Saturday, 21 July 2012

What does 'sustainable' mean?

Scheme of sustainable development:
at the confluence of three constituent parts.
Source: Wikipedia
The phrase "meeting the needs of the present without compromising the ability of future generations to meet their own needs" appeared as long ago as 1987, and now 'sustainable' development is the overriding theme running through the National Planning Policy Framework - "Sustainable means ensuring that better lives for ourselves don’t mean worse lives for future generations", "Sustainable development is about change for the better, and not only in our built environment" and "Development that is sustainable should go ahead, without delay – a presumption in favour of sustainable development that is the basis for every plan, and every decision." 

Quarrying sand and gravel from the Budleigh Salterton Pebble Beds, a finite resource, by definition can never be described as 'sustainable'. 

'Sustainable' can mean using recycled and secondary aggregates, or using farmland for the generation of food, or using groundwater for drinking water supplies, or using our scenic and historic assets to promote tourism for the support of local businesses.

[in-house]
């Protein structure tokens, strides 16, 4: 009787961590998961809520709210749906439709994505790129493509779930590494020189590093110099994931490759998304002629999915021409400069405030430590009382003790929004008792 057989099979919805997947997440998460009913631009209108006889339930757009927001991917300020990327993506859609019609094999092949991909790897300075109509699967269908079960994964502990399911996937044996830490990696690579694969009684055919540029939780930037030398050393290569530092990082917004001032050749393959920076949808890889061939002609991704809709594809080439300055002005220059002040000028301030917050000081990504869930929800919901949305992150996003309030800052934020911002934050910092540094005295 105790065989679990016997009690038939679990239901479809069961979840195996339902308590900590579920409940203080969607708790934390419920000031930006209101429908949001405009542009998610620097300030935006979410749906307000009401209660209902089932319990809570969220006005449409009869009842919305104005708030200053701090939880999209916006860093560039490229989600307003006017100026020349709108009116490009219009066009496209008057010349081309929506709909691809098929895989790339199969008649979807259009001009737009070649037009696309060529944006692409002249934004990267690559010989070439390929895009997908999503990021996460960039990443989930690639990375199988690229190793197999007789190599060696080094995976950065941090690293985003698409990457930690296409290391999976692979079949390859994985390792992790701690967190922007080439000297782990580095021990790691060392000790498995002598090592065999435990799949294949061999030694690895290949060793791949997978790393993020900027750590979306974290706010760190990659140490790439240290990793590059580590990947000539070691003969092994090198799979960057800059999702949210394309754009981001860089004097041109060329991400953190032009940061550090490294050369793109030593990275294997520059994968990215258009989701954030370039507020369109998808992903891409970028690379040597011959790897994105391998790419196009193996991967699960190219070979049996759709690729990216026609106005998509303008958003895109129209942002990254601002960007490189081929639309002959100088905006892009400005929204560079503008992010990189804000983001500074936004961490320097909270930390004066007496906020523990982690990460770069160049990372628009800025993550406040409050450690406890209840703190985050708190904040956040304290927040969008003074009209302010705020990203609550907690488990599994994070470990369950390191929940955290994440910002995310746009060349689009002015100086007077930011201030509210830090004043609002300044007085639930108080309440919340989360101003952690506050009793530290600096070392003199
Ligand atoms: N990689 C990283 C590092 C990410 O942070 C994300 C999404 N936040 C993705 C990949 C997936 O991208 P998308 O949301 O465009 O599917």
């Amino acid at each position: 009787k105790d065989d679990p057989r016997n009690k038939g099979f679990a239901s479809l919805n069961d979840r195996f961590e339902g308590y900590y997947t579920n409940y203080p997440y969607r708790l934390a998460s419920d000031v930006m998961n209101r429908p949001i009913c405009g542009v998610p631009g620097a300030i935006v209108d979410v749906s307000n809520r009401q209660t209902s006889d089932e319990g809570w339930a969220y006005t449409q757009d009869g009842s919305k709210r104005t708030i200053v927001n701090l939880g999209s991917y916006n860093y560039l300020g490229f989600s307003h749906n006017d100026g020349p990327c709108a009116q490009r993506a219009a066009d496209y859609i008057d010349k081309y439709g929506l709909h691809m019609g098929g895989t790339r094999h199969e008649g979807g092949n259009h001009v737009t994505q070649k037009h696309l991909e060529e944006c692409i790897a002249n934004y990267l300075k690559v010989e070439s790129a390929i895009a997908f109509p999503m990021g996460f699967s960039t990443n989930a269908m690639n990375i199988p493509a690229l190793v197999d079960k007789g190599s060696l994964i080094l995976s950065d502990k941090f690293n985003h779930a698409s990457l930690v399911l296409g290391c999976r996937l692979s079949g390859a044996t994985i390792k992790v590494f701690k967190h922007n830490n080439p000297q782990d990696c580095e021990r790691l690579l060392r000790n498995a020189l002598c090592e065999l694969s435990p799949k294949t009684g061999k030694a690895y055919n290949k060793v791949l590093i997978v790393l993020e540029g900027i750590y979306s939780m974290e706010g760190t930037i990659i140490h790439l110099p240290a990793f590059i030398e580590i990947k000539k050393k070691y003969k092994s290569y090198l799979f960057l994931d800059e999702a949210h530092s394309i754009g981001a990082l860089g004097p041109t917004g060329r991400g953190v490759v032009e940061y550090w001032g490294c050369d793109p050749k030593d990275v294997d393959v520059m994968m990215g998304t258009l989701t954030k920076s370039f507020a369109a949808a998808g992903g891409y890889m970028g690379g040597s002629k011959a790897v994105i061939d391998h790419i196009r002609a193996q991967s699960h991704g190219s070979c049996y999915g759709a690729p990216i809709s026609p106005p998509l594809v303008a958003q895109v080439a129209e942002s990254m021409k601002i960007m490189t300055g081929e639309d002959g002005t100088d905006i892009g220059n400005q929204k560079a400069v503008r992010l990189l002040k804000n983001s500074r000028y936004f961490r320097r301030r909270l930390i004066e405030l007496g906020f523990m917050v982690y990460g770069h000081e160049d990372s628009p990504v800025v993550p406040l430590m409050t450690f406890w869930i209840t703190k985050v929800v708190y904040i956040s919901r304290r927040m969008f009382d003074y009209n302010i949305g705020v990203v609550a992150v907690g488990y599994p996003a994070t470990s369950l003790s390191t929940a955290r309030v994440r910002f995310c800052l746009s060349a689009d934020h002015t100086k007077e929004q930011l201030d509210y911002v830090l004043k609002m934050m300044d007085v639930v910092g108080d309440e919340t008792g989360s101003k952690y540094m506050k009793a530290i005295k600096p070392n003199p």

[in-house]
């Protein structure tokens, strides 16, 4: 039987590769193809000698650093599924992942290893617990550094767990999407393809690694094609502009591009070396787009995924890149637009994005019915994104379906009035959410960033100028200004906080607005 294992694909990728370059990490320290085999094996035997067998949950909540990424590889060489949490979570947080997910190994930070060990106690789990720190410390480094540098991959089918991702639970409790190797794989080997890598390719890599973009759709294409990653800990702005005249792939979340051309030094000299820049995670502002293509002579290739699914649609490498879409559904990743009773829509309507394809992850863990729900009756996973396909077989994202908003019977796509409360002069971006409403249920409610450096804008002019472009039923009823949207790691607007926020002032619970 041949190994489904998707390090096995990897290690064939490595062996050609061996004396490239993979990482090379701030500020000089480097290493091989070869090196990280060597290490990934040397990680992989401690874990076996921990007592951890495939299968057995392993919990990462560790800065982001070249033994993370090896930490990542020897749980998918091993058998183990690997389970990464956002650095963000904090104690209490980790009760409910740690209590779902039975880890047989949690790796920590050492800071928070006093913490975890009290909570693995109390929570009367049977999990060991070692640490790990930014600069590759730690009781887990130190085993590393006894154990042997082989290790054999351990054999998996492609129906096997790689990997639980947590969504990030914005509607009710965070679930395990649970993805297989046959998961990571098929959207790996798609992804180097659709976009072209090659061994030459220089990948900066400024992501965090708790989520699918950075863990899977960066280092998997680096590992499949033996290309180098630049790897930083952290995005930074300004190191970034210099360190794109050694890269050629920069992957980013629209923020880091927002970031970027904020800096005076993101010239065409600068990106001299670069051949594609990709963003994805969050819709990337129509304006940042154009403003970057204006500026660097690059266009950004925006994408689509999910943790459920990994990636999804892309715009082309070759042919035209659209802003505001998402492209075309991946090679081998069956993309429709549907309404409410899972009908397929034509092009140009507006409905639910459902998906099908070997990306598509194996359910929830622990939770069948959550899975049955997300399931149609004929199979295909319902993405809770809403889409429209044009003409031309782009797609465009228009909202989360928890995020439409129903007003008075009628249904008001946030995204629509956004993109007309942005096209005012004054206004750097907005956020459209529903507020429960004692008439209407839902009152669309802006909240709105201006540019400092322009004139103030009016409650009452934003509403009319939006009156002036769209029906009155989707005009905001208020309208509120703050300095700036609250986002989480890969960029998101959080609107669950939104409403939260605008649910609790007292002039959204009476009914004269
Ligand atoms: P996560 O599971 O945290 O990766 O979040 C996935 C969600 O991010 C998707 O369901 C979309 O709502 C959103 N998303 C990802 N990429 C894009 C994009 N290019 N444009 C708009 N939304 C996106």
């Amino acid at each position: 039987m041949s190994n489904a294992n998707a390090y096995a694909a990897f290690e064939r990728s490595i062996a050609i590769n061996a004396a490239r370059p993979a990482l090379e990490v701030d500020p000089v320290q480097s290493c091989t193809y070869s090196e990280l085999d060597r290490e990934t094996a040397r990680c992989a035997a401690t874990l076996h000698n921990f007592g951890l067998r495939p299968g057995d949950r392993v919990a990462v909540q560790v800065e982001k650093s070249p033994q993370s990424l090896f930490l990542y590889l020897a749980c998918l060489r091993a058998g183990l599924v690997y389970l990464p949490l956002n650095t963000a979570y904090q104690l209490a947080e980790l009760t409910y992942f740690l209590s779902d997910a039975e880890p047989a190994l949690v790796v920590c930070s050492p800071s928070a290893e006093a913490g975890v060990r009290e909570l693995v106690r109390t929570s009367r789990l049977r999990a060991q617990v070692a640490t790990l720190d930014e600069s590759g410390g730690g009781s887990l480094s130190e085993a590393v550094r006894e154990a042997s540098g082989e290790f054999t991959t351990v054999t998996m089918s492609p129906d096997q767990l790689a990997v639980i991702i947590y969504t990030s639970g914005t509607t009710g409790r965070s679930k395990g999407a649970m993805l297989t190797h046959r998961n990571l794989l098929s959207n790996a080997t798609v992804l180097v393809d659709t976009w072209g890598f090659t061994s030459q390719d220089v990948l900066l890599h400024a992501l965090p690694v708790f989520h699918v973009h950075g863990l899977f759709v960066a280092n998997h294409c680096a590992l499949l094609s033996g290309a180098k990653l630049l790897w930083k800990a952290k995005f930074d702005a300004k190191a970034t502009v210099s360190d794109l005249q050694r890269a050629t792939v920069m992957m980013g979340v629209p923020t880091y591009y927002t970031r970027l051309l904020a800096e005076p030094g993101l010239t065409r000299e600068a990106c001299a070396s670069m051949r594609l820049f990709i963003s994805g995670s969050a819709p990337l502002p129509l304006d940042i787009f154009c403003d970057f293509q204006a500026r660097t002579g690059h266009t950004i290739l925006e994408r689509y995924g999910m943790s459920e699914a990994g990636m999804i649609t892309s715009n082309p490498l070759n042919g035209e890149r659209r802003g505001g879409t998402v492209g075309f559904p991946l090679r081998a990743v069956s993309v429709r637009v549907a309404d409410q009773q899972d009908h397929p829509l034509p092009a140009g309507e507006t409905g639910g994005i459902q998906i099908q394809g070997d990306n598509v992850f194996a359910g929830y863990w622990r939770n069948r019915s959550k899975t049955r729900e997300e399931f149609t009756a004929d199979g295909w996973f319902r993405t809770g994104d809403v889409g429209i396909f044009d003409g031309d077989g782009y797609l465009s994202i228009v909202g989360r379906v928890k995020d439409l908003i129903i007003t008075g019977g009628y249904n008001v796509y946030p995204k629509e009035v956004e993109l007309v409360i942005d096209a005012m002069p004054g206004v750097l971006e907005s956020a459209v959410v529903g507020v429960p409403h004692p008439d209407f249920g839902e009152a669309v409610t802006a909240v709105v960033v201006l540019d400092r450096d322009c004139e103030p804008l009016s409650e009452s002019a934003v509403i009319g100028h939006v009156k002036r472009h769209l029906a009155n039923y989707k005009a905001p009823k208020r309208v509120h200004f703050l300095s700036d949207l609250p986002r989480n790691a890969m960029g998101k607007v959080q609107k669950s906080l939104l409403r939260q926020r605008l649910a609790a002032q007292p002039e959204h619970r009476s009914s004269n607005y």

'Sustainable' does not mean dumping ball clay sand and gravels as waste whilst quarrying for primary aggregates, or polluting local villages by hauling as-dug material to Woodbury Common for processing, or hauling silt or other material back to Straitgate for restoration, or damaging ancient woodland and wetland habitats, or losing groundwater supplies for up to 100 people and 380 acres of grazing land, or increasing flood risk to downstream communities.

Straitgate Farm performs a number of very useful functions, including being a productive dairy farm, holding groundwater for drinking supplies, and moderating water run-off to limit flooding. Quarrying would permanently degrade all these functions for future generations, and therefore would not only be unnecessary, unjustifiable, and unmitigatable, but completely unsustainable.

Aggregate Industries would have us believe they are committed to sustainability, and their web site with all that grass is very 'green'. The statement "As a company we are committed to sustainable construction and reducing the carbon footprint of the products we produce and transport" has been rolled out a number of times - however not in relation to their normal activities, but to the erection of wind turbines in Cornwall, Lancashire and County Durham.